Writ of Scire Facias

In Delaware, a lawsuit is required to foreclose on your mortgage except for certain types of mortgages issued by the government. The foreclosure process takes an average of 5 to 6 months from filing the lawsuit until the confirmation of the foreclosure sale.

Don't be surprised if none of the papers in a foreclosure lawsuit actually use the word "foreclosure." Instead, the lawsuit papers will probably use the Latin words "scire facias sur mortgage" or "sci fa sur mortgage." If the foreclosure is in Superior Court, the Sheriff will serve you with a "writ of scire facias" (sci. fa.) at your residence.

The sci. fa. has many papers including a Summons, Complaint, a certified copy of the mortgage, an Affidavit of Demand, a Fair Debt Collection Practices Act disclosure statement and a "Notice to Lien Holders and Tenants of Filing of Action."

Within 10 days of filing the foreclosure lawsuit, the lender must send by certified mail a copy of the complaint and a "Notice to Lien Holders and Tenants of Filing of Action" to you and anyone with an interest in your property, such as your tenants and other lenders. The lender will also post this notice on the main door of your house.

You must answer the complaint within 20 days after you are served with the complaint. For this reason, it is important to see an attorney as soon as possible, because, if you fail to answer within 20 days, or your answer does not meet other legal requirements, default judgment will be entered against you. Unless the default judgment is vacated or reopened, you will automatically lose your home.

In Delaware, there will usually be a notation on the complaint that plaintiff demands that defendant answer the allegations of the complaint by affidavit pursuant to 10 del. C. § 3901. This means that your answer to the complaint must include an affidavit of defense. Your affidavit of defense must give detailed and specific answers to all the allegations in the affidavit of demand, otherwise, the court may grant the lender's request for a default judgment and you would automatically lose the foreclosure lawsuit.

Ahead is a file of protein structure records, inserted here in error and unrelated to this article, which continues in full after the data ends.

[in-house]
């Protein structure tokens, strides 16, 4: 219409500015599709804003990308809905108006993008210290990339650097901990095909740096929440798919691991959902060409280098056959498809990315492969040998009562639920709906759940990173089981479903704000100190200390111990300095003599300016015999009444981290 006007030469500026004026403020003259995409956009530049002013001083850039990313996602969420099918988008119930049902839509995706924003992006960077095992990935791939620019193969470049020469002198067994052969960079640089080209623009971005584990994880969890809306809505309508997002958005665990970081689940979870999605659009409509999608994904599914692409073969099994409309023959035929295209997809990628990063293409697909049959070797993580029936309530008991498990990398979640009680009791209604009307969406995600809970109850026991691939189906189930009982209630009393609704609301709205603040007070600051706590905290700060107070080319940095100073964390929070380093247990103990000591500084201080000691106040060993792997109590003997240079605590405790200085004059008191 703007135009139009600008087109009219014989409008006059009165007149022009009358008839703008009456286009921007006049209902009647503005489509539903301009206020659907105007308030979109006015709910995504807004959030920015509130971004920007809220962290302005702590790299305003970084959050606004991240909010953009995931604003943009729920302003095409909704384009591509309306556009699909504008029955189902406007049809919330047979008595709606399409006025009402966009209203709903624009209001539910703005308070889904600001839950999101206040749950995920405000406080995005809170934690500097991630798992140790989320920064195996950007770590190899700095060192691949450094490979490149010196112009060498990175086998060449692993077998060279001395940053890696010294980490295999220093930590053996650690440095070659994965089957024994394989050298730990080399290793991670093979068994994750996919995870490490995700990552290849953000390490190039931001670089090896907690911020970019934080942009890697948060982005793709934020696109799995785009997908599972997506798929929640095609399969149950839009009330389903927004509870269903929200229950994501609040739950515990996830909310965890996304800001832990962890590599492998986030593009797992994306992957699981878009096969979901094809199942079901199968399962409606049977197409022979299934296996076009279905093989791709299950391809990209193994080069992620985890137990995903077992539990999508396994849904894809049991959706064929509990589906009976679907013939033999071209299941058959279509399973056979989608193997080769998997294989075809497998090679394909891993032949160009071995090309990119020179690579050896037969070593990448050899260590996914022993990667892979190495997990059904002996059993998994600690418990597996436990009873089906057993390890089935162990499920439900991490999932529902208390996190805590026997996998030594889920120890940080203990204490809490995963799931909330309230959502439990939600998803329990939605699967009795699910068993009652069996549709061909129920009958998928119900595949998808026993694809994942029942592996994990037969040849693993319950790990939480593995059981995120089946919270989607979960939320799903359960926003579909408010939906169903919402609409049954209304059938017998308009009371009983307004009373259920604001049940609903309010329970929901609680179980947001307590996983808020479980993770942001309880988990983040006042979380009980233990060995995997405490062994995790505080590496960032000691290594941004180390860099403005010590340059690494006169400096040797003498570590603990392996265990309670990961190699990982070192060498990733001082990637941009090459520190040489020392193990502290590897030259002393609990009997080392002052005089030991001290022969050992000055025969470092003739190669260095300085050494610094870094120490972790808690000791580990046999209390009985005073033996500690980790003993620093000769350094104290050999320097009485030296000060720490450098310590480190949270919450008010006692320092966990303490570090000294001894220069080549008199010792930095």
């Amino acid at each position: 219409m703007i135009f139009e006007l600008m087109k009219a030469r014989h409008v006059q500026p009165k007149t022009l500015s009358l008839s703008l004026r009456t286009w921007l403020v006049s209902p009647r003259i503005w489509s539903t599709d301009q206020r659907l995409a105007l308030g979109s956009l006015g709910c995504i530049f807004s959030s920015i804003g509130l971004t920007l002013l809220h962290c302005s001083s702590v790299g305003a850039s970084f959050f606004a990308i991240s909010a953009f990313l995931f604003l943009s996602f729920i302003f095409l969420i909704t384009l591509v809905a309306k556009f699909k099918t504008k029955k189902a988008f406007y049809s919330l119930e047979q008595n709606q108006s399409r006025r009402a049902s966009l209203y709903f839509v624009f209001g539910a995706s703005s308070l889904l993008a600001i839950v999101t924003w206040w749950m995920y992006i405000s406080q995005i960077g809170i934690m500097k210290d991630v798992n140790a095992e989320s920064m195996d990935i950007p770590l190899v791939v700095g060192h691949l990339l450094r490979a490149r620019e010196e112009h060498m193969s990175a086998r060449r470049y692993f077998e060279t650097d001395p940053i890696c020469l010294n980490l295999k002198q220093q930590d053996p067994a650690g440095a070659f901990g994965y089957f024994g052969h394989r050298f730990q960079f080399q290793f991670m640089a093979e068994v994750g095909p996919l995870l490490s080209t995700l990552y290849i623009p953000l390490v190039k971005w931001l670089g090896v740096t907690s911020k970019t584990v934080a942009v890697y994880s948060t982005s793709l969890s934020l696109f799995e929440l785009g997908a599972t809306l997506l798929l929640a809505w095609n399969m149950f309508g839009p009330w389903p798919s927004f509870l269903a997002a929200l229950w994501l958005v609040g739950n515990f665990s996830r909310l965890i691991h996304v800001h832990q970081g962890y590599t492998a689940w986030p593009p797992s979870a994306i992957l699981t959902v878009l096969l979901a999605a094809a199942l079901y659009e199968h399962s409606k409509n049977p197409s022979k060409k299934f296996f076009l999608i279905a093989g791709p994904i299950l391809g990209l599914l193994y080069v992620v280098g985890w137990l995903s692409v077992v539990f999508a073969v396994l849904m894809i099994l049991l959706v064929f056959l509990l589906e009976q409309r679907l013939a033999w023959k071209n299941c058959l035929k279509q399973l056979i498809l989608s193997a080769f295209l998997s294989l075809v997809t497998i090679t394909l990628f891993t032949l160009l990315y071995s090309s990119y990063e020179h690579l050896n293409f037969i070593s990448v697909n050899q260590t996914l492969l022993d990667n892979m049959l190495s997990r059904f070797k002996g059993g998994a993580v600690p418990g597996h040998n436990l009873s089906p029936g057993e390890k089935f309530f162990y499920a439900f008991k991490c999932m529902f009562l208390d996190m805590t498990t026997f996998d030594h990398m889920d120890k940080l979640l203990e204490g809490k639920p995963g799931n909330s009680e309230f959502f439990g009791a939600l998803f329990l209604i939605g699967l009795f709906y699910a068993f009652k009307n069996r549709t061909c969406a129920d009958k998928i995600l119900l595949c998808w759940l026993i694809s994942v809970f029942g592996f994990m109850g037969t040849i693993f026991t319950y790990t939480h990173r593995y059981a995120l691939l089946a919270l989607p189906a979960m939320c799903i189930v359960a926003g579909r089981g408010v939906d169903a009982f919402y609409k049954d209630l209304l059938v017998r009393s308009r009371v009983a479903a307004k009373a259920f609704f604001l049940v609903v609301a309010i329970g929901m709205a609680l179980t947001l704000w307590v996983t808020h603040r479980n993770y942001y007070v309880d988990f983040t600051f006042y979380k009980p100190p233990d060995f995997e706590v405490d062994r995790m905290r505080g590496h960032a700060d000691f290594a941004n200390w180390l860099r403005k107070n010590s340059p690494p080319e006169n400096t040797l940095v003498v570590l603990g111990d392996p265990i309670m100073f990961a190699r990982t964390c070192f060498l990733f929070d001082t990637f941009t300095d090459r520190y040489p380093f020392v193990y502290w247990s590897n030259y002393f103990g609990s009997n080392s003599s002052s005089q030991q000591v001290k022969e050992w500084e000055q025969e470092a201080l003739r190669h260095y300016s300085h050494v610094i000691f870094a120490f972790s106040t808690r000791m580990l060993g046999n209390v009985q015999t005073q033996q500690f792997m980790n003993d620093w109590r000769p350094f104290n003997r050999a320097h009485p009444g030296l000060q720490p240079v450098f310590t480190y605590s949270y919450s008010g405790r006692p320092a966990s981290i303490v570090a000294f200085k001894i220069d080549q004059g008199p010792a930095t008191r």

Possible defenses to a foreclosure lawsuit are satisfaction or payment of the mortgage, or defenses that seek to avoid the mortgage, such as, assignment, discharge, duress, forfeiture, fraud, illegality, ratification, unjust enrichment and waiver.

After you answer the complaint and affidavits, then the court will send you a Case Scheduling Order. It is important for you, or your attorney, to appear at the court on the dates scheduled and meet other deadlines listed on the Case Scheduling Order. The foreclosure lawsuit gives you a chance to appear before the court and present any defenses explaining why your house should not be taken and sold to satisfy the debt. If you fail to appear, default judgment will be entered against you and you will automatically lose your home.

Notice of Sale

If you lose the foreclosure action or a default judgment is entered, the sheriff will issue notice of sale and sell your house at a public sale. Notice of sale must be delivered to you at least 10 days before the day of the sale. When you receive notice of sale you should contact an attorney before the sale date to discuss whether bankruptcy would be helpful for you. Advertisements will also be posted in local newspapers for 2 weeks before the sale. The sheriff will sell your house at a public sale usually located at the county courthouse.

Confirmation of Sale

To complete the process on judgment of foreclosure, there is a confirmation hearing scheduled about 30 days after the Sheriff's Sale. If there are no objections to the confirmation of the sale, then the sheriff delivers a deed to the new owner who bought your house at the Sheriff's Sale.

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